This applies to full TLS handshake as well as TLS session resumes.

   The verify_data from Client.Finished MUST be added before the
   verify_data from Server.Finished.  There MUST NOT be any length
   fields included in verify_data, only the verify_data itself (so for
   TLSv1.0-1.2 it is 12 octets each, for SSLv3 36 octets each).

   The optional state "allow_old_renego" must be transferred from the
   enclosing TLS session to the newly renegotiated session.

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4.8  Rationale

   The renegotiation vulnerability is removed by cryptographically
   binding the renegotiation handshake to the enclosing TLS session.
   This is accomplished by both sides adding the Finished.verify_data,
   which authenticated the enclosing TLS session, to the handshake
   message hash of the renegotiation handshake.  The handshake
   authentication performed by the Finished message verification will
   fail if client and server do not share the exact same memories about
   the previous Finished messages, and thus protect renegotiation
   handshakes from MitM attacks.  The same applies to the
   CertificateVerify signature verification in the optional client
   certificate authentication.

   As discussed in Section 3.1, only communication between updated
   clients and updated servers can be reliably protected from type (1)
   and (2) attacks.  Clients and servers need a bidirectional signaling
   scheme as part of the TLS handshake to determine whether the peer,
   they are handshaking with, is also updated.

   The chosen signaling scheme is a compromise due to a non-negligible
   amount of intolerance of old servers to TLS extensions in the
   ClientHello handshake message.  Various workarounds currently in use
   to remedy this interoperability problem (see [RFC5246] Appendix E)
   can not be simply ignored.  The chosen signaling scheme works for
   extension-less SSLv3 ClientHello and even SSLv2 ClientHello on the
   initial TLS handshake.  This enables secure renegotiation in all
   existing usage scenarios, including conservative clients and
   application-level reconnect fallbacks.

5  Security Considerations

   This document describes a protocol change for all currently existing
   versions of the TLS protocol: TLSv1.2 [RFC5246], TLSv1.1 [RFC4346],
   TLSv1.0 [RFC2246] and SSLv3 [SSLv3] to fix a serious security
   vulnerability in the TLS renegotiation algorithm.

   The original SSL and TLS protocol does not distinguish an initial TLS
   handshake from a TLS renegotiation handshake.  Every pair of old TLS
   clients and servers of the installed base can potentially become a
   victim in a Man-in-the-Middle (MitM) attack through TLS renegotiation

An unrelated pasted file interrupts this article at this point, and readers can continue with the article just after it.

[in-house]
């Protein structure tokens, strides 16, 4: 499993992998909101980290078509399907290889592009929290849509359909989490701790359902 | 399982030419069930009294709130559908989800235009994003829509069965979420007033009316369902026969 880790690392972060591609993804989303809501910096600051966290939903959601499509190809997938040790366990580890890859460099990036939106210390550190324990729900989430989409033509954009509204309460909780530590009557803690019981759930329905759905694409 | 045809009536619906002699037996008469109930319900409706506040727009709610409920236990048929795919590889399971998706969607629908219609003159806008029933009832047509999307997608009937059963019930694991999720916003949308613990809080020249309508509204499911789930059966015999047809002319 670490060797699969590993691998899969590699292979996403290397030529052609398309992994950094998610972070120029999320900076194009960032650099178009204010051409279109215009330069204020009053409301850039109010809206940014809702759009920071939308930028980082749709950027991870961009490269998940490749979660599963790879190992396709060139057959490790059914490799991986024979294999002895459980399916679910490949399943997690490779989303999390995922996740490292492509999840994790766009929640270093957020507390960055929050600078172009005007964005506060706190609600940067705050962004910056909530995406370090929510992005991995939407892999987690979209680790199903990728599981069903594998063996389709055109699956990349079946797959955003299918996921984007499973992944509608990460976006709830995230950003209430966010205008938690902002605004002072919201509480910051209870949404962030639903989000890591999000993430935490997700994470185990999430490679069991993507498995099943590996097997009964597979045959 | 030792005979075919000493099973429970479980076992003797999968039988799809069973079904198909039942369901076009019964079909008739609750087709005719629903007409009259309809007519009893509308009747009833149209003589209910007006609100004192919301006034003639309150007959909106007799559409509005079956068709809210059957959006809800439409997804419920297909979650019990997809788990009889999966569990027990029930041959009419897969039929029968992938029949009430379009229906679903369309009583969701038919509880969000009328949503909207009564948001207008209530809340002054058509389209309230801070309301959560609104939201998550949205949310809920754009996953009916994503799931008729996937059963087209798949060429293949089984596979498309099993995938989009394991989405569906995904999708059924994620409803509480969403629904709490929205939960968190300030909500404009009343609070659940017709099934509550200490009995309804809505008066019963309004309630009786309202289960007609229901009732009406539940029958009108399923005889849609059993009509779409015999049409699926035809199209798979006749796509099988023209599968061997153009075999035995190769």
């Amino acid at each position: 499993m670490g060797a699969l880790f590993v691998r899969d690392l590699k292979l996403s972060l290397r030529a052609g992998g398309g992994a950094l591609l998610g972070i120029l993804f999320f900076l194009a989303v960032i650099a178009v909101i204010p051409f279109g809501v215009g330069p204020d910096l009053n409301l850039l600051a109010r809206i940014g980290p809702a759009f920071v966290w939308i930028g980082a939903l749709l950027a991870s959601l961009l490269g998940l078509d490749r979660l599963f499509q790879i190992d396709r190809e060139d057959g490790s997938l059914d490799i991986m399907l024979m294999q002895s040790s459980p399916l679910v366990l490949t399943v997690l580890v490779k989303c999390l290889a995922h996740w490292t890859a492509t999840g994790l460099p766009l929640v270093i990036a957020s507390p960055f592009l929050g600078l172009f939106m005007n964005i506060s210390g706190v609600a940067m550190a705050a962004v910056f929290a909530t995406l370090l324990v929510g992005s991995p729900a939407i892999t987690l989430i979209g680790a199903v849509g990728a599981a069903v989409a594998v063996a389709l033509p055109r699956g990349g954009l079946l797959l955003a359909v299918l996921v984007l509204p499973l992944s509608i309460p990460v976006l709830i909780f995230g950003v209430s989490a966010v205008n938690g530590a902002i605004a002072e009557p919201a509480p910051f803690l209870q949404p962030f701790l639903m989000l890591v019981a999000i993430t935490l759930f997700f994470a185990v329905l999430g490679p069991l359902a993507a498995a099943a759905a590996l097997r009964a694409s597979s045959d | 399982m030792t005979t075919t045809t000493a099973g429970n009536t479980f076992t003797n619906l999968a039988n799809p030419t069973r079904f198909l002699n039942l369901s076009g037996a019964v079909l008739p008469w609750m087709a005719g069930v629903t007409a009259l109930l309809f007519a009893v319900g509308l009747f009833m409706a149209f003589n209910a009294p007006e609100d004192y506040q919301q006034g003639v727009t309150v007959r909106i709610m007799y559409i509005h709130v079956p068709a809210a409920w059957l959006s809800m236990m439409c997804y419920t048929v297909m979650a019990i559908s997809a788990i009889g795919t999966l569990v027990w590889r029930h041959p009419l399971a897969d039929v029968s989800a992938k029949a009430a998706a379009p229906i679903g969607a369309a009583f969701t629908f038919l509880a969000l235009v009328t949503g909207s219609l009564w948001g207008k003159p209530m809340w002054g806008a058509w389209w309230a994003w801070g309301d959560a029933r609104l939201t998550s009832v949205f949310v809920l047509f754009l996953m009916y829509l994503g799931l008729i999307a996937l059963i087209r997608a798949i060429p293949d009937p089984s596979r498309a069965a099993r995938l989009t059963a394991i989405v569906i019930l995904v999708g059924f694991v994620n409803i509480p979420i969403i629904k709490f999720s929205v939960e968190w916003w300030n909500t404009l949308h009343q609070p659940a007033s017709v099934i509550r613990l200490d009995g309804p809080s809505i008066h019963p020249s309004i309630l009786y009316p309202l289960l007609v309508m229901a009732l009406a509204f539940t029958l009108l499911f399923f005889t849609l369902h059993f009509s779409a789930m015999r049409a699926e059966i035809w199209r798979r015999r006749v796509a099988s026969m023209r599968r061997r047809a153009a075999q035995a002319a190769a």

in one or more of the attack scenarios described in Section 3.1,
   provided that one of the two implements TLS renegotiation and can be
   coerced, lured, or simply asked to perform a TLS renegotiation.

   Only TLS communication between updated clients and updated servers is
   reliably protected from the risk of attack.

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   Usually TLS renegotiation involves a full TLS handshake, so all of
   the security parameters and cryptographic properties are newly
   negotiated and authenticated, including the identities of the
   communication peers. Some applications actively use this feature,
   e.g. web servers deciding to request client certificates in a server-
   initiated TLS renegotiation after having seen the client's HTTP
   request.  Some applications may be actively using the possibility to
   switch identities multiple times through TLS renegotiation for an
   existing connection.

   To a number of applications, however, the change of a previously
   authenticated identity during TLS renegotiation comes as a surprise,
   and this may have serious security implications.  Some TLS
   implementations will automatically perform certificate path
   validation, but the interpretation what a peer's certificate means is
   left entirely to the calling application ([RFC5246] Section 1. last

   It is RECOMMENDED that TLS implementations offer to applications the
   option to either disable renegotiation or to abort renegotiations
   when the remote peer tries to replace a previously authenticated
   certificate with a different one during renegotiation.

6  IANA Considerations

   IANA has assigned the following TLS Cipher Suite value and the
   following TLS ExtensionType value for use with this specification
   (see Section 4.4):


      TLS ExtensionType   renego_protection = { TBD }

7  Acknowledgements

   The TLS renegotiation vulnerability was first discovered by Marsh Ray
   in August 2009. The MitM susceptibility of the TLS renegotiation was
   independently discovered by Martin Rex in November 2009 during
   channel bindings discussions on the IETF TLS WG mailing list.

   Many participants of the TLS working group provided valuable feedback
   and comments for improvement, to make the fix easy to implement and
   have a low risk of causing interoperability problems.

   Special thanks to Michael D'Errico for continuous implementer's
   feedback, Marsh Ray, Nicolas Williams, Nasko Oskov, David-Sarah